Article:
Oh, isn’t that good? Because now I gave the customer an option. They have to tell me are they interested? And if they’re not, they’ll let me know. So let me say it again. The customer says, “Let me think about it. You say, Mr. Customer, when someone says to me they have to think about it, it’s either for one of two reasons. One, they’re not interested or they’re interested, but not sure. Which is it?” And notice I say, “Which is it?” I’m forcing the customer to give me an answer, and in most cases, the customer is going to say, “No, Victor, I’m interested. I’m just not sure.”
Now let’s pretend for a moment that we’re selling a billing system. Okay. Let me just put the meat on this example, just to give you a real raw example. I’m selling a billing system and they tell me they’re interested, but they’re not sure. Okay. So now I know that. And by the way, if they say they’re not interested, well guess what? You’re done. The only thing you can do there is, “Can you tell me why you’re not interested?” But essentially the deal is done. You’re not going to get it. But most people will always say, “I’m interested, but I’m not sure,” which means that you miss something in the presentation. You didn’t answer a concern or you didn’t block an objection. You missed something. That’s why they’re not sure and they needed to think about it.
So here’s what you’re going to say. As soon as they say, “I’m interested, but not sure.” You’re going to say the following. Write this down. You’re going to say, “Mr. Customer, when somebody tells me they’re interested but they’re not sure, they’re not sure for one of three reasons. It’s not a fit. The functionality is not there, or it’s finance.” And what you do is you walk through it slowly, “Mr. Customer, is this product a fit? Does it meet your needs?” The customer’s going to say, “Yeah, it does fit my needs, Victor.”
“Okay, so it’s not fit. So the product does fit well. What about functionality, the features of the software? Does it have all the features, Mr. Customer?” And maybe right there is when the customer says, “You know Victor, I like your feature set, the functionality, but it has a couple of things that that are missing.”
“Like what, Mr. Customer?” And then you could have another re-engaging conversation, and if there’s something missing that the customer wants and you know that you can develop it and deliver it, well, then you can block that objection. But let’s assume for the moment that the customer says, “No, it has the right features and functionalities. It has everything we want and more, Victor.” Then I said, “Mr. Customer, well it’s not fit, if it’s not function, feature set, then it has to be financed.” And the customer says, “You know Victor, it is more than we expected to pay.”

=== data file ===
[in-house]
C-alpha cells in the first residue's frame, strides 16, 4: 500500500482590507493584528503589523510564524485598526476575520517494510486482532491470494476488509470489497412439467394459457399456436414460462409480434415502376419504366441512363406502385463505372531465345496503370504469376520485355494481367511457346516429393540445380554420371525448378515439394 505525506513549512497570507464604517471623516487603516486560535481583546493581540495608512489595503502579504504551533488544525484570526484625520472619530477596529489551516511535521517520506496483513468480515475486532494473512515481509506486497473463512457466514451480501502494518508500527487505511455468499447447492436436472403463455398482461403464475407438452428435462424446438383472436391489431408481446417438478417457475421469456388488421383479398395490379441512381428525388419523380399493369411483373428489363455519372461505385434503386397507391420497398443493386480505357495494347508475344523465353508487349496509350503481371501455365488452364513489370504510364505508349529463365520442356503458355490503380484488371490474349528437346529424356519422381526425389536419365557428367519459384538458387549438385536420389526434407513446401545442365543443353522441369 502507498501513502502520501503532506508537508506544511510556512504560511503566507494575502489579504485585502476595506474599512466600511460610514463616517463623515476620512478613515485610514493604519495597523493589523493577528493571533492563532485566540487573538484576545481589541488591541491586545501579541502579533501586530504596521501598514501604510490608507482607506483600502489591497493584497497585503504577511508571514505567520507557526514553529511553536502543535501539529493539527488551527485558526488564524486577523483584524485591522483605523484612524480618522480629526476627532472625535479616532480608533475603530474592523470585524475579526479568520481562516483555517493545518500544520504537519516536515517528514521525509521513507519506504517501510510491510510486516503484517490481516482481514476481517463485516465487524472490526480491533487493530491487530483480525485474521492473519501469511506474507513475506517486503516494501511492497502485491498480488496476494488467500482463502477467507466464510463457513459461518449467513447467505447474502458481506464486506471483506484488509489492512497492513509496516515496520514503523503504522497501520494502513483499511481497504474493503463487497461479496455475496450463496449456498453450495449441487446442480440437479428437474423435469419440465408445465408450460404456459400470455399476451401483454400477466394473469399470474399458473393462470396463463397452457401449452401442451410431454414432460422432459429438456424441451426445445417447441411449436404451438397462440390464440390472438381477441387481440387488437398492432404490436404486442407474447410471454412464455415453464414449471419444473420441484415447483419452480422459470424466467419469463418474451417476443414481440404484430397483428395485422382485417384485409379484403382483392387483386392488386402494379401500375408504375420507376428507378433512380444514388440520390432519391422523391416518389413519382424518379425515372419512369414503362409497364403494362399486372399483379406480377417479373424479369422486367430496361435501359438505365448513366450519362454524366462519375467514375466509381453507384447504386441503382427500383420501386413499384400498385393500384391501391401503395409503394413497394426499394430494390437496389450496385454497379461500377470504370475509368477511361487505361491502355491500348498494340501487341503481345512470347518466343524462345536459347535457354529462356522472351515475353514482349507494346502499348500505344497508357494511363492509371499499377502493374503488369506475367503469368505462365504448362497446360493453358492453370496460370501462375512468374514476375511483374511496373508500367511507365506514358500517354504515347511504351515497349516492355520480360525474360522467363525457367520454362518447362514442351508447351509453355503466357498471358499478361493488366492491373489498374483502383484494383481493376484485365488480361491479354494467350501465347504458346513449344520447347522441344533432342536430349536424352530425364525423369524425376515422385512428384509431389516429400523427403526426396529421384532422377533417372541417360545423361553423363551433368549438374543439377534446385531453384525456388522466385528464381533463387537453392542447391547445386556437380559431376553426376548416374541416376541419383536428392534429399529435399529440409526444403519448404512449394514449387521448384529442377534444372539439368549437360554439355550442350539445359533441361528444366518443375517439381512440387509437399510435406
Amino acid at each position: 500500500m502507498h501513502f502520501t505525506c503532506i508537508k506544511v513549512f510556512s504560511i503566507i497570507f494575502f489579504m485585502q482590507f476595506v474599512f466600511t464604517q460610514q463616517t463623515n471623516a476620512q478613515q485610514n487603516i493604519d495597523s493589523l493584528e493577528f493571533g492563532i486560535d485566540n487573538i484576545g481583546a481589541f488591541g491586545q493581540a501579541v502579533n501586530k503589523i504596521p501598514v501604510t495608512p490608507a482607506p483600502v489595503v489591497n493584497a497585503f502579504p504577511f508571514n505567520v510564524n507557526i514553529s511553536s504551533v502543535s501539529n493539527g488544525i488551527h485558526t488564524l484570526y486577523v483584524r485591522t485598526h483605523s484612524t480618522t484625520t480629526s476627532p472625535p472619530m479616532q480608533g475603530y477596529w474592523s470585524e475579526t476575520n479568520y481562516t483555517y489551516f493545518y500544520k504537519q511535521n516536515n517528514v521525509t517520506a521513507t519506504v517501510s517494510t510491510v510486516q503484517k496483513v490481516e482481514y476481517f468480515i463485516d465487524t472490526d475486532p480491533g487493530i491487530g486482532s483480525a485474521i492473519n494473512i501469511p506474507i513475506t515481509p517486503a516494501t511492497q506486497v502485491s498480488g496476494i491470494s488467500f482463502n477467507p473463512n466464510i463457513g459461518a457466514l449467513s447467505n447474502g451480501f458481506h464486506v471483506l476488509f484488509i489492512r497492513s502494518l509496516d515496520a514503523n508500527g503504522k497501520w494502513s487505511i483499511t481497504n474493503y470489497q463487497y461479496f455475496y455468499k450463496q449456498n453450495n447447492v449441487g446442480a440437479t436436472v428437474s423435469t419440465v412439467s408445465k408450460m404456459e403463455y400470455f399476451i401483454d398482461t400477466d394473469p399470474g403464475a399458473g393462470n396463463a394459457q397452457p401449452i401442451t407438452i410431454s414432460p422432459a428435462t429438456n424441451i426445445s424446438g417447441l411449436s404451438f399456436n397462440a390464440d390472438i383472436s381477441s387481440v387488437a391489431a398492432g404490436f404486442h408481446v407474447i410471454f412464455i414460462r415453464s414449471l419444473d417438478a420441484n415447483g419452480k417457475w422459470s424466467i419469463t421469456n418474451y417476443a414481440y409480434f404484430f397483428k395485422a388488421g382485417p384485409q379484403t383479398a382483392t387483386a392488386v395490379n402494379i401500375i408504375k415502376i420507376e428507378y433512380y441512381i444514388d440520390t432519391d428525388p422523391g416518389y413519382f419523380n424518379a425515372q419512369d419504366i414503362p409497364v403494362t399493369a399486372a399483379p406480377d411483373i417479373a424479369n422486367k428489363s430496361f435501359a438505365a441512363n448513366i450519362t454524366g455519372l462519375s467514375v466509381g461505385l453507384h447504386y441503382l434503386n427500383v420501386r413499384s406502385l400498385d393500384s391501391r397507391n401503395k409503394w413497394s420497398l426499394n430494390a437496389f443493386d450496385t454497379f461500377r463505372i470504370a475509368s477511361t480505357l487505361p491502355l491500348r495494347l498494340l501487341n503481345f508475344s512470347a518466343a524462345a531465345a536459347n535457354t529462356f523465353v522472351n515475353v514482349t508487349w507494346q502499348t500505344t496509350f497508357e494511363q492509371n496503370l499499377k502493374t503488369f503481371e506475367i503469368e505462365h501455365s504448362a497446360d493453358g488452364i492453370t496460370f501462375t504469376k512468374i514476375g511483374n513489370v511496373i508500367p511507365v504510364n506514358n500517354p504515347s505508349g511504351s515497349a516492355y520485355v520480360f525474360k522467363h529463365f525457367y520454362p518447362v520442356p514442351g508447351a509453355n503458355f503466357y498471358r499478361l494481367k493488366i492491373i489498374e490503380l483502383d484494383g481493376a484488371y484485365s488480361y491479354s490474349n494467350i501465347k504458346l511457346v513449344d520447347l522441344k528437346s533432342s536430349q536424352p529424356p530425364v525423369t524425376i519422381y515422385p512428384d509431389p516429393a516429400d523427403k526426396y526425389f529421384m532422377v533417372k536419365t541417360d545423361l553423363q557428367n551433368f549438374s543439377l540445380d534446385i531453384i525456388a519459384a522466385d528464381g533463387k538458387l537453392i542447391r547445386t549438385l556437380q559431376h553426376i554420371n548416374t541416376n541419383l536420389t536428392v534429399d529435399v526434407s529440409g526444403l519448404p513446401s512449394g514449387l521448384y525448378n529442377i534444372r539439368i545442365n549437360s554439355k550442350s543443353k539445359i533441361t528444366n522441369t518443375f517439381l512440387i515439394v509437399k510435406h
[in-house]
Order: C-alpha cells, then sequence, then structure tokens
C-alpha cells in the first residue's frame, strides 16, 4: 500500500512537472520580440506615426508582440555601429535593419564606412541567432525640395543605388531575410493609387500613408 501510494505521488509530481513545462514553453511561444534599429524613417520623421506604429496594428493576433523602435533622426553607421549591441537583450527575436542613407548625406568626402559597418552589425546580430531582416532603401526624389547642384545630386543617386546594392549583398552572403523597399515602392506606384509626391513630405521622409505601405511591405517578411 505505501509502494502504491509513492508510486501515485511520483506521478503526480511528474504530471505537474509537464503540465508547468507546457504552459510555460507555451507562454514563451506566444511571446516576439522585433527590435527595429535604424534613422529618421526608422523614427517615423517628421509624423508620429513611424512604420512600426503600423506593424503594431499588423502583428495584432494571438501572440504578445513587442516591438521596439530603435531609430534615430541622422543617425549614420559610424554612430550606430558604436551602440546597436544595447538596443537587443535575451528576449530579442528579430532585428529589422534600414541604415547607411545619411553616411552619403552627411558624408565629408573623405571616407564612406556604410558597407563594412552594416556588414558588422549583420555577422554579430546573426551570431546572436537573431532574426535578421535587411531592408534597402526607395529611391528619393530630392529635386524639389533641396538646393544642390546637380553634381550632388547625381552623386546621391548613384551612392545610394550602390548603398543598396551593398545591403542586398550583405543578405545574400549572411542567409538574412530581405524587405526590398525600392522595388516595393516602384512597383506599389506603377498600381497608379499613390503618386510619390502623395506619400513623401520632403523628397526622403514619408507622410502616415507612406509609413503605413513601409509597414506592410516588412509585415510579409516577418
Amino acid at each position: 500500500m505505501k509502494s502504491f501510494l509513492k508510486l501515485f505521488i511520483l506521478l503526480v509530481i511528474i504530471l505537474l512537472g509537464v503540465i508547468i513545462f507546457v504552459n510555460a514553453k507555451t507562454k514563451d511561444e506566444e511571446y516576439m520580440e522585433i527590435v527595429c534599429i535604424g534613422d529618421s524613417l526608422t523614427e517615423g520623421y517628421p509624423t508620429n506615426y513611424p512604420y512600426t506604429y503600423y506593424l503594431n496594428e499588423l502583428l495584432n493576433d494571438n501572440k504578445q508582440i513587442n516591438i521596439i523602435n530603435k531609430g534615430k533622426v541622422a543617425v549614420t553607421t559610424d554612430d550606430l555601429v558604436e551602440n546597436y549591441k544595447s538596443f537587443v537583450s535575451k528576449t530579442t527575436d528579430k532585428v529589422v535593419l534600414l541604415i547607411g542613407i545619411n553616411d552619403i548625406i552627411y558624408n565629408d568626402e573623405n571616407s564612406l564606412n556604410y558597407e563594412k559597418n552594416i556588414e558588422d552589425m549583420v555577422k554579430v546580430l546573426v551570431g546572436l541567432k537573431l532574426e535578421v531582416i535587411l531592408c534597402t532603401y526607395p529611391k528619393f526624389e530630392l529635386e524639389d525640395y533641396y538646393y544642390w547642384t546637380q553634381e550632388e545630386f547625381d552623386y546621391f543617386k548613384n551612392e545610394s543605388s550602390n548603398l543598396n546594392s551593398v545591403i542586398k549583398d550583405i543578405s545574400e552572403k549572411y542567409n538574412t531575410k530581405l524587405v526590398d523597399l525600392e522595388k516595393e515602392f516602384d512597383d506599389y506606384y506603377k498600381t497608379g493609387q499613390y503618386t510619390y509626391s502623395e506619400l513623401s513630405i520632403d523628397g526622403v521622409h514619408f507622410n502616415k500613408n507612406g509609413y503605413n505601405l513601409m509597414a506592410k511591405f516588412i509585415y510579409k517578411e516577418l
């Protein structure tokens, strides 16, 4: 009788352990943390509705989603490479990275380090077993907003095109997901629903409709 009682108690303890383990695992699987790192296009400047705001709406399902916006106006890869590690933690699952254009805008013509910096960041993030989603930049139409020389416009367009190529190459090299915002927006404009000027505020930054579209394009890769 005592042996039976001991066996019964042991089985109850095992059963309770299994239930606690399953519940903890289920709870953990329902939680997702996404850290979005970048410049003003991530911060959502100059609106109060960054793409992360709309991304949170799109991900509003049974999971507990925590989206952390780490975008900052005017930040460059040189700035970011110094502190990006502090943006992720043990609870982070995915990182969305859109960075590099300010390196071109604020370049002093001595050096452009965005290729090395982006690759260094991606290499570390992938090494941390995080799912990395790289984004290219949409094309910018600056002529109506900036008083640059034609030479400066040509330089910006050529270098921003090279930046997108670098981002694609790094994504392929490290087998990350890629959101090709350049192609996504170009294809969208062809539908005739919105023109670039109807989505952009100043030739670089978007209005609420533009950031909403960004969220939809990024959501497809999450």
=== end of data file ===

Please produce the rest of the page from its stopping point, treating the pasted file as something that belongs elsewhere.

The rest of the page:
Okay, great. Now we know that it’s the money. If it’s the finance piece, we now know that it’s the money. So that’s when we can say to the customer, “Well, Mr. Customer, I understand that. You see the value of the product.” They’re going to say, “Yes, it’s just beyond our budget, Victor.” That’s when you as a salesperson can introduce maybe a net 30, net 60, net 90. In other words, they can pay for it in 30 days. They can pay for it in 60 days. They can pay for 90 days, or maybe you have a payment plan set up. See, most people don’t like to admit that they don’t have the money. They feel bad. They feel somewhat embarrassed also, but by framing it this way, it’s a more clever way of getting to the answer of why they need to think about it.
So let me repeat this again because this is important. If you use this, you’re going to close more deals. The customer says, “Let me think about it.” You respond with, “Mr. Customer, when someone says they need to think about it, they’re telling me that for one of two reasons. The first one is, is that they’re not interested. The other is that they’re interested but not sure, which is it?” Customer response, “I’m interested, I’m just not sure, Victor.”
“Okay. Mr. Customer, when someone says they’re not sure, it’s for one of three reasons that they’re not making a buying decision. The first one is fit. Does this product fit?” Have that discussion with the customer. If it is a fit, great. “The second reason, Mr. Customer, is typically functionality, features. Does this product have the features, the functionality you need?” Then you have that discussion. “So if you can resolve the fit, if you can resolve the functionality, in other words, you have all the features or you can implement them very quickly. Then Mr. Customer, if it’s not fit, if it’s not function, it has to be financed.” And that’s when you can have the money discussion.
Okay, get the idea of what I’m doing here? It’s very simple. I am funneling the customer into making a decision. “Let me think about it.” Two options, interested, not interested. “I’m interested but not sure, Victor.” “Great, if you’re not sure, there are three reasons. Let’s go through three reasons.” And when you go through the three reasons, they’re going to find out whether they really want to buy or not, but you’re going to remove every excuse for not buying. And that’s what you do instead of leaving the room. When they say, “Let me think about it,” again, try to close the deal there because that’s your best chance of making the sale happen.